Wake County Schools

Proposed Wake policy would let officials monitor use of school Internet, school devices

Posted October 26, 2021 8:18 p.m. EDT

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— A proposed new technology policy for the Wake County Public School System would specify that students should have no expectation of privacy when connected to school Internet, even when using their personal devices.

The policy, as recommended by the Wake County Board of Education on Tuesday, would emphasize the purpose of the policy is to maintain student safety and that the district will not discriminate in its implementation of the policy.

The policy will head to the full Wake County Board of Education for a first reading next month. It will need a second reading at another meeting before it would be given final approval.

Several groups have sent circulated a letter to the district opposing the policy, seeking community signatures, and recently met with committee Chairwoman Christine Kushner.

A copy of the letter reviewed by WRAL News questions the legality of the policy and the potential impact on students whose activity could be monitored.

“This type of invasive policy would most certainly lead to abuse, privacy and due process violations, and the consequences of which could ultimately add to the existing school-to-prison pipeline in Wake County,” the letter reads.

The letter is drafted by the American Civil Liberties Union, NC; Education Justice Alliance; Legal Aid, NC; The Southern Coalition for Social Justice; Wake County Black Student Coalition; and Advancement Project.

The proposed change says school officials can use information they find out from that web monitoring if they think a student is at risk of harm.

The policy update was first discussed and moved forward in June but was brought back Tuesday after community feedback on that draft.

On Tuesday, board members stressed repeating language about safety being the goal in the part of the policy that states activity may be monitored, as well as language indicating school officials will not discriminate when monitoring.

Board Member Jim Martin, who expressed concerns about the policy in June, was concerned the privacy language didn’t appear oriented toward student safety. He noted the first line: “Students, employees, visitors, and other users have no expectation of privacy in anything they create, store, send, delete, receive, or display when using the school system’s network.”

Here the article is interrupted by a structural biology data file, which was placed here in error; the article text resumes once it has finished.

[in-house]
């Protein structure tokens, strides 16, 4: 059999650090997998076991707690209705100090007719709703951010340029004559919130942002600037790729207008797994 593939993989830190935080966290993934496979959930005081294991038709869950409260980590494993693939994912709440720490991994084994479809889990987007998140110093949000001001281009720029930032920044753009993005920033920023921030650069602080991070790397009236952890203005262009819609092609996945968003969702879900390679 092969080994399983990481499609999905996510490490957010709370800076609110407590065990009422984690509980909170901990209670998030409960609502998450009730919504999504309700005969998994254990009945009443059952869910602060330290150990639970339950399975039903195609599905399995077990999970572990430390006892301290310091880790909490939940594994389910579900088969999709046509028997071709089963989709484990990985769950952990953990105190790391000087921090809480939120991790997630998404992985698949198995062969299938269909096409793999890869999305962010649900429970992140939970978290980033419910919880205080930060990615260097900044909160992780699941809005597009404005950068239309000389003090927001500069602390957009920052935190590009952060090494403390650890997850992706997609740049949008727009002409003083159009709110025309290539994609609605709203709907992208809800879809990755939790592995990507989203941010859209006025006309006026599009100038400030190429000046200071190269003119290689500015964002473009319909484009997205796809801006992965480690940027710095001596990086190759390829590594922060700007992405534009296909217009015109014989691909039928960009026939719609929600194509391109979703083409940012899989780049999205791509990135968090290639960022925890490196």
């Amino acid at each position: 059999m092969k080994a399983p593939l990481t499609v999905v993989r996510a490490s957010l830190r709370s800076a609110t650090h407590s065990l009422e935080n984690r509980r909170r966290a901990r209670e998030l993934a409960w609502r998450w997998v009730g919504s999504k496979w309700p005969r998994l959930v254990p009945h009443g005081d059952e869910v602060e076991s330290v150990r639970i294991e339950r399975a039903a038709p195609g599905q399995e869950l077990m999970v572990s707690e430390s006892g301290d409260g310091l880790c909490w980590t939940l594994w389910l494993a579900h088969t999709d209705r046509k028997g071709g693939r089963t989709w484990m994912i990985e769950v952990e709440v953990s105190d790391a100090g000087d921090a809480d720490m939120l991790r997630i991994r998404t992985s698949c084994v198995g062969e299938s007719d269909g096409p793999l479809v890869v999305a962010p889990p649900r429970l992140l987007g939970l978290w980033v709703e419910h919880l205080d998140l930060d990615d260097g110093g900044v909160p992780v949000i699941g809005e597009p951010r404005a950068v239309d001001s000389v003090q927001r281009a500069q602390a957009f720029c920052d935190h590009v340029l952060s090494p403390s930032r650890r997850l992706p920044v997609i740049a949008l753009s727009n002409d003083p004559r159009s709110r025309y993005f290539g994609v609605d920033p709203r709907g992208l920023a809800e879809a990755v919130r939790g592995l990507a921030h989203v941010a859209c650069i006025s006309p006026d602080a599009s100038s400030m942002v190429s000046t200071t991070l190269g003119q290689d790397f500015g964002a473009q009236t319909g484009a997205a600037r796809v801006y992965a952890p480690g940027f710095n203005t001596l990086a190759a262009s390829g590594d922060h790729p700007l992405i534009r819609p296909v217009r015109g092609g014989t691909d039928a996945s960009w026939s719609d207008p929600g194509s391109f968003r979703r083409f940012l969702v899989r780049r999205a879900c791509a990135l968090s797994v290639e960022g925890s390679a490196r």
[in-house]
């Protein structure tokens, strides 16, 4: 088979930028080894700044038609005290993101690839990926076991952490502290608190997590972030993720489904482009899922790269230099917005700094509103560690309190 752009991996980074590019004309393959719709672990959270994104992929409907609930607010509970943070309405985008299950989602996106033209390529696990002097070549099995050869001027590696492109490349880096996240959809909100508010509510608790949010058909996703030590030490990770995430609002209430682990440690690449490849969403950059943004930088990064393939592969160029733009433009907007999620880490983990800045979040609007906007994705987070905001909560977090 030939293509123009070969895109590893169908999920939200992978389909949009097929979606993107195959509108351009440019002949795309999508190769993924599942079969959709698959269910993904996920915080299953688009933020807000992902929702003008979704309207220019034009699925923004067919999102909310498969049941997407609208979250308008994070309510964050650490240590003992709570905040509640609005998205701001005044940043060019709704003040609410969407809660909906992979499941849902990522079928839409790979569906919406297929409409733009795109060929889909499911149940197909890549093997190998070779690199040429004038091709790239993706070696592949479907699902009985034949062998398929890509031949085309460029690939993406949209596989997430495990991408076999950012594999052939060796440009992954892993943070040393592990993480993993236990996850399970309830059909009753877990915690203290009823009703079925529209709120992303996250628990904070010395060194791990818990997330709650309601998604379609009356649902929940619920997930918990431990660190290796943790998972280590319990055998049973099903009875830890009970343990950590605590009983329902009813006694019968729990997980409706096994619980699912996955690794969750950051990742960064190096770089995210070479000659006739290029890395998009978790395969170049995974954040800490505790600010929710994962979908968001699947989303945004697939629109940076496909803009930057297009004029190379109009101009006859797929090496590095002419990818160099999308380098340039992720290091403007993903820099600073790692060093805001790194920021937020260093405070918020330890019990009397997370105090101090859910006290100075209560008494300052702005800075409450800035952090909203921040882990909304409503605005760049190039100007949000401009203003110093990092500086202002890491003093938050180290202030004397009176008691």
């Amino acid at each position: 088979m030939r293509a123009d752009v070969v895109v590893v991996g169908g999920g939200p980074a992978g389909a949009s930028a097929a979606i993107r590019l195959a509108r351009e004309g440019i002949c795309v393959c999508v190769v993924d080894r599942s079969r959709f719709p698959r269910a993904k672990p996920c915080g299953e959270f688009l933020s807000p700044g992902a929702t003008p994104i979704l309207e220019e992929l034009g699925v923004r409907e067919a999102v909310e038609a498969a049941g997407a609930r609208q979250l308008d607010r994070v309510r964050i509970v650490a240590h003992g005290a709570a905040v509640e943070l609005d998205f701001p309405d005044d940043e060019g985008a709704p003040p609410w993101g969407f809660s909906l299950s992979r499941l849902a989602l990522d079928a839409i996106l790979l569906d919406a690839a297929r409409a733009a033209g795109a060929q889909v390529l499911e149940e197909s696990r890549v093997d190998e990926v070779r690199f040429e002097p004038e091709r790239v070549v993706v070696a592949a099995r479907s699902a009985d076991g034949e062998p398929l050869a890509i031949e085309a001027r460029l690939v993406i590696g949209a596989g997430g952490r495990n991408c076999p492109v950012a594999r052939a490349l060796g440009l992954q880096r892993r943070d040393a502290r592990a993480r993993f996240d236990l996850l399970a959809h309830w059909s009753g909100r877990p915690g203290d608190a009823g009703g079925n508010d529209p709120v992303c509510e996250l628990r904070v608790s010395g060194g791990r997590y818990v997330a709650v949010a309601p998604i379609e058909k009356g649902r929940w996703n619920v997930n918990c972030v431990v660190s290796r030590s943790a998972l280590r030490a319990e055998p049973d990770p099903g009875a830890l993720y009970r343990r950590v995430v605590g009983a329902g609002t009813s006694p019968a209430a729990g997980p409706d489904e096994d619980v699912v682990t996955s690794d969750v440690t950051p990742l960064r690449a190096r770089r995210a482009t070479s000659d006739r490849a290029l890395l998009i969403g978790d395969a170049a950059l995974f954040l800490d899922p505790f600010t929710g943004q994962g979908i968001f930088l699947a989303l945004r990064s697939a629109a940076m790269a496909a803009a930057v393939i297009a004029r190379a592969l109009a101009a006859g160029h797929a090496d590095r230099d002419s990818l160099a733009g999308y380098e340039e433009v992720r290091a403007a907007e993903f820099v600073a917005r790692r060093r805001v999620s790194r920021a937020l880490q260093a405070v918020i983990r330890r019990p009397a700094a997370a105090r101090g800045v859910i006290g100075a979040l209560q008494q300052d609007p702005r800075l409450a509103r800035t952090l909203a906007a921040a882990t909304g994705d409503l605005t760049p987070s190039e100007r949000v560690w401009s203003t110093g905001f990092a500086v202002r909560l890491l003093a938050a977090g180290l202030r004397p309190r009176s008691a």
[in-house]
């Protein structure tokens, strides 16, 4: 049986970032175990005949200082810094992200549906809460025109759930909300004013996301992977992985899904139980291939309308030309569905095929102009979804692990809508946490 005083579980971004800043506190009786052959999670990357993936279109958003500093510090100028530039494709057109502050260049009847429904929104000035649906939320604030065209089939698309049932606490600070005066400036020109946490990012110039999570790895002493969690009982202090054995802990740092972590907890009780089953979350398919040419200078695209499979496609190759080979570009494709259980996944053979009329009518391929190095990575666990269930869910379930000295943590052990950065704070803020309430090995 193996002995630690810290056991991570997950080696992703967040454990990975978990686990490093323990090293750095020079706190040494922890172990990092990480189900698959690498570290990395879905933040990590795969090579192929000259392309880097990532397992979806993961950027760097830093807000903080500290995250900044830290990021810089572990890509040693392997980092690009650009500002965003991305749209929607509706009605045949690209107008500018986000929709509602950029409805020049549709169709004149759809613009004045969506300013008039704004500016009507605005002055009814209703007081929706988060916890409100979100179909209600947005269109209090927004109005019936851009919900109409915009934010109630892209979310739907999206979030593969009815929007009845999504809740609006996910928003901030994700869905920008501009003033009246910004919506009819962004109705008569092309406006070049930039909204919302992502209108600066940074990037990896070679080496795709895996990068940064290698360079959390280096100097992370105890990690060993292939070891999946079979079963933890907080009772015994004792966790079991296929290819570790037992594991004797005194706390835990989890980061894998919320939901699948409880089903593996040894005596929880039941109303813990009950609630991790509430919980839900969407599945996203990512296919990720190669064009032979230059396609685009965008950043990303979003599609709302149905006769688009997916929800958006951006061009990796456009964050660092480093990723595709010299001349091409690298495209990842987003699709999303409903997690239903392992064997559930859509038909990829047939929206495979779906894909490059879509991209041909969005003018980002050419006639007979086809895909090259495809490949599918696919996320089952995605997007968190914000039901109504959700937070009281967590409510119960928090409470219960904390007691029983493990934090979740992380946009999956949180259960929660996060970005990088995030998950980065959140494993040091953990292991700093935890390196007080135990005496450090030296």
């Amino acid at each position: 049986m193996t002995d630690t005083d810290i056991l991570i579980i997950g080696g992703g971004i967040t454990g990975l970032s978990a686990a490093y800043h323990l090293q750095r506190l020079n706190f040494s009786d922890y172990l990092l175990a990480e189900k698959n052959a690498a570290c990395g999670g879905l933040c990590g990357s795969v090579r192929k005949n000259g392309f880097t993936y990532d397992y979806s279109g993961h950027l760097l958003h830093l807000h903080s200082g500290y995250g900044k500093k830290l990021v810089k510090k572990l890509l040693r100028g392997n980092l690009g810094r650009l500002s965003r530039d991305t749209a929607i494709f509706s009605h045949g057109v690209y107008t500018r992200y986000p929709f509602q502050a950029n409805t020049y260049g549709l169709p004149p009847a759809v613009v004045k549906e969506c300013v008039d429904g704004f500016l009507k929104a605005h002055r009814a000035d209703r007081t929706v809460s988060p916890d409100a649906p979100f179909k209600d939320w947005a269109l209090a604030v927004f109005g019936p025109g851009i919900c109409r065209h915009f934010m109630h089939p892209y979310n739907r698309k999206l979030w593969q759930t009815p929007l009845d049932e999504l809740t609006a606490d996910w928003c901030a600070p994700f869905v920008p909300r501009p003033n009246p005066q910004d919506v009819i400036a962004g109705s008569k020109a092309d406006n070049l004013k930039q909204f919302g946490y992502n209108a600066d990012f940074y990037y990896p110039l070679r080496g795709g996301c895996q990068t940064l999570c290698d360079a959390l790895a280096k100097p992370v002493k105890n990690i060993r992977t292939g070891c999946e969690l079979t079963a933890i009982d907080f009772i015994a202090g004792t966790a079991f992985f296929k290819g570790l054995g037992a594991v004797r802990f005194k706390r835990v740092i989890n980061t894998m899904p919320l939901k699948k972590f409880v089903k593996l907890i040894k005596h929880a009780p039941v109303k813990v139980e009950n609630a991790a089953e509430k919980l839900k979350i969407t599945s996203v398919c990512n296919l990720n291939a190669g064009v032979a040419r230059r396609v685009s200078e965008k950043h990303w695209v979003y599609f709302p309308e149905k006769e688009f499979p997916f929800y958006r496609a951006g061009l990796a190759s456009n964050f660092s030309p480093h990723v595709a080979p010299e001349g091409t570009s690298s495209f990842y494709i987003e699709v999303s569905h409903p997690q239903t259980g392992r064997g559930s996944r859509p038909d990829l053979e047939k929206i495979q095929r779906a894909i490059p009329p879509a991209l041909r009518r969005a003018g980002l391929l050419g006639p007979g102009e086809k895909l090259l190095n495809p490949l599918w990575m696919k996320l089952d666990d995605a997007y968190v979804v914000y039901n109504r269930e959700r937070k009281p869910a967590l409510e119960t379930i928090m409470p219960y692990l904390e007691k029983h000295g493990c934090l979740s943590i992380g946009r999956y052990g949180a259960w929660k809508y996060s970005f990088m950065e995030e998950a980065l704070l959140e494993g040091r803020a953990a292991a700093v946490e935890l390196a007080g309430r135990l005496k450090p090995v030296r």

A line several paragraphs above emphasizing safety as a goal still leaves language like this open to interpretations beyond safety, he said.

“That does not communicate the intent to me that the purpose is safety,” Martin said.

Board attorney Jonathan Blumberg said there was no harm in adding the language requested by Martin and other board members.

“While I read that that language does sort of hit you cold about ‘no expectation of privacy,’ it is beneficial to notice to people that they’re on notice,” Blumberg said. “We want people to know they don’t have an expectation of privacy when they are using our information technology.”

Earlier in the policy, outside of the privacy section, a provision on using technology that states devices may be inspected or monitored.

“That caused a lot of confusion among our families,” district Chief Technology Officer Marlo Gaddis told the committee. But Gaddis said the district would only search devices if it had “reasonable suspicion.”

Schools must have “reasonable grounds” for searching students or their possessions, the six groups wrote in their letter to the district. The search itself must also be within reason, they wrote. They referenced the U.S. Supreme Court ruling in New Jersey v. T.L.O.

“Student speech outside of school should not be monitored by school officials nor subject the student to potential discipline within school,” the groups wrote. “For certain students, school is their only access to the internet. Students often do not understand when their phone is connected to the internet versus when they are using data.”

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